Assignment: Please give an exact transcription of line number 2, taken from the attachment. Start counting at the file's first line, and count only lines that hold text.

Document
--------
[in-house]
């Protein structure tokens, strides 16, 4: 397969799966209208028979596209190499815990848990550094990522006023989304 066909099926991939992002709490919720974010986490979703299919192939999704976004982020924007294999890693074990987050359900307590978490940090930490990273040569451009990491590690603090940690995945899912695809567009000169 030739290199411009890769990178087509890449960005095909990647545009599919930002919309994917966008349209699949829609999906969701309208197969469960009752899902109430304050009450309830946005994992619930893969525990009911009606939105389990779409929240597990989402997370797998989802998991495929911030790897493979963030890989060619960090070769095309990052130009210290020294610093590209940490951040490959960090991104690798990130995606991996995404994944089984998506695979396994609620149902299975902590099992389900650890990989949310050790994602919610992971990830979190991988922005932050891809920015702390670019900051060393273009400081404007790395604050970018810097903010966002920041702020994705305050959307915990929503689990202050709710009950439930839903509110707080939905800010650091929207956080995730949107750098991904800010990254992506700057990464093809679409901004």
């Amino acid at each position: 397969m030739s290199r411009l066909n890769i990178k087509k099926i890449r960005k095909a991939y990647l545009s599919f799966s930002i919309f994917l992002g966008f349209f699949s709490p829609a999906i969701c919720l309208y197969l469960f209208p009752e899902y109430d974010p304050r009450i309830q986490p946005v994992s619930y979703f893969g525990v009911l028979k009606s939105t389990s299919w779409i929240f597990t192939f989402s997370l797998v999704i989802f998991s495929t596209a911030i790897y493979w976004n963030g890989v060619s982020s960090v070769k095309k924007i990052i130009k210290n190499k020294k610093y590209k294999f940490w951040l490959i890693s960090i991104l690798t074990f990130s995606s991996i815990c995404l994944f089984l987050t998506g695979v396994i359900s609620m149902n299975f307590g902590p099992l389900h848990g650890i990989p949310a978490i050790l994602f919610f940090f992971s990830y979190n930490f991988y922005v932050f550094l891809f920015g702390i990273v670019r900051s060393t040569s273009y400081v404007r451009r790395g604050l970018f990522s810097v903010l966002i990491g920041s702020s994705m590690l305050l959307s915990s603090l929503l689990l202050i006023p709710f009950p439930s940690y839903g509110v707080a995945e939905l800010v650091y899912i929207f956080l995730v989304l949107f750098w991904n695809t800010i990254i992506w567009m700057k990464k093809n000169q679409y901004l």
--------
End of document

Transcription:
């Protein structure tokens, strides 16, 4: 397969799966209208028979596209190499815990848990550094990522006023989304 066909099926991939992002709490919720974010986490979703299919192939999704976004982020924007294999890693074990987050359900307590978490940090930490990273040569451009990491590690603090940690995945899912695809567009000169 030739290199411009890769990178087509890449960005095909990647545009599919930002919309994917966008349209699949829609999906969701309208197969469960009752899902109430304050009450309830946005994992619930893969525990009911009606939105389990779409929240597990989402997370797998989802998991495929911030790897493979963030890989060619960090070769095309990052130009210290020294610093590209940490951040490959960090991104690798990130995606991996995404994944089984998506695979396994609620149902299975902590099992389900650890990989949310050790994602919610992971990830979190991988922005932050891809920015702390670019900051060393273009400081404007790395604050970018810097903010966002920041702020994705305050959307915990929503689990202050709710009950439930839903509110707080939905800010650091929207956080995730949107750098991904800010990254992506700057990464093809679409901004």